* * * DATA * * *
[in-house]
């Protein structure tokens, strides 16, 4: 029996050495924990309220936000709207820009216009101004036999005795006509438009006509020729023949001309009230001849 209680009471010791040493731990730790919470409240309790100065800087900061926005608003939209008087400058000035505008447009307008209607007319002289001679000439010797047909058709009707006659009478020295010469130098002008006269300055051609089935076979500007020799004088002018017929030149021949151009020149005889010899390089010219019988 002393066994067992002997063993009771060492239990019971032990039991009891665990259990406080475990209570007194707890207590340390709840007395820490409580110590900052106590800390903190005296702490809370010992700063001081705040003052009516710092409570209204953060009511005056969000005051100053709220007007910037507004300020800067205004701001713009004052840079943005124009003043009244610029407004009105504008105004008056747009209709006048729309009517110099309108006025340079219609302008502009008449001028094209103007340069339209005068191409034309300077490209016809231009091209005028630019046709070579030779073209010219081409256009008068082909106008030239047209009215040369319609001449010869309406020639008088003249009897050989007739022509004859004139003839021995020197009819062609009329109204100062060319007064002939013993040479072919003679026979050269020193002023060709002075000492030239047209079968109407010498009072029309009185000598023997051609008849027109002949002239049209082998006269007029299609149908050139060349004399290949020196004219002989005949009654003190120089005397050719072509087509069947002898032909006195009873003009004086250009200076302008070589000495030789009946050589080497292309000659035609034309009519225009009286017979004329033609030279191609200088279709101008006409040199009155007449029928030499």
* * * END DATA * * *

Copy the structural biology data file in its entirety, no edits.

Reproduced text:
[in-house]
């Protein structure tokens, strides 16, 4: 029996050495924990309220936000709207820009216009101004036999005795006509438009006509020729023949001309009230001849 209680009471010791040493731990730790919470409240309790100065800087900061926005608003939209008087400058000035505008447009307008209607007319002289001679000439010797047909058709009707006659009478020295010469130098002008006269300055051609089935076979500007020799004088002018017929030149021949151009020149005889010899390089010219019988 002393066994067992002997063993009771060492239990019971032990039991009891665990259990406080475990209570007194707890207590340390709840007395820490409580110590900052106590800390903190005296702490809370010992700063001081705040003052009516710092409570209204953060009511005056969000005051100053709220007007910037507004300020800067205004701001713009004052840079943005124009003043009244610029407004009105504008105004008056747009209709006048729309009517110099309108006025340079219609302008502009008449001028094209103007340069339209005068191409034309300077490209016809231009091209005028630019046709070579030779073209010219081409256009008068082909106008030239047209009215040369319609001449010869309406020639008088003249009897050989007739022509004859004139003839021995020197009819062609009329109204100062060319007064002939013993040479072919003679026979050269020193002023060709002075000492030239047209079968109407010498009072029309009185000598023997051609008849027109002949002239049209082998006269007029299609149908050139060349004399290949020196004219002989005949009654003190120089005397050719072509087509069947002898032909006195009873003009004086250009200076302008070589000495030789009946050589080497292309000659035609034309009519225009009286017979004329033609030279191609200088279709101008006409040199009155007449029928030499």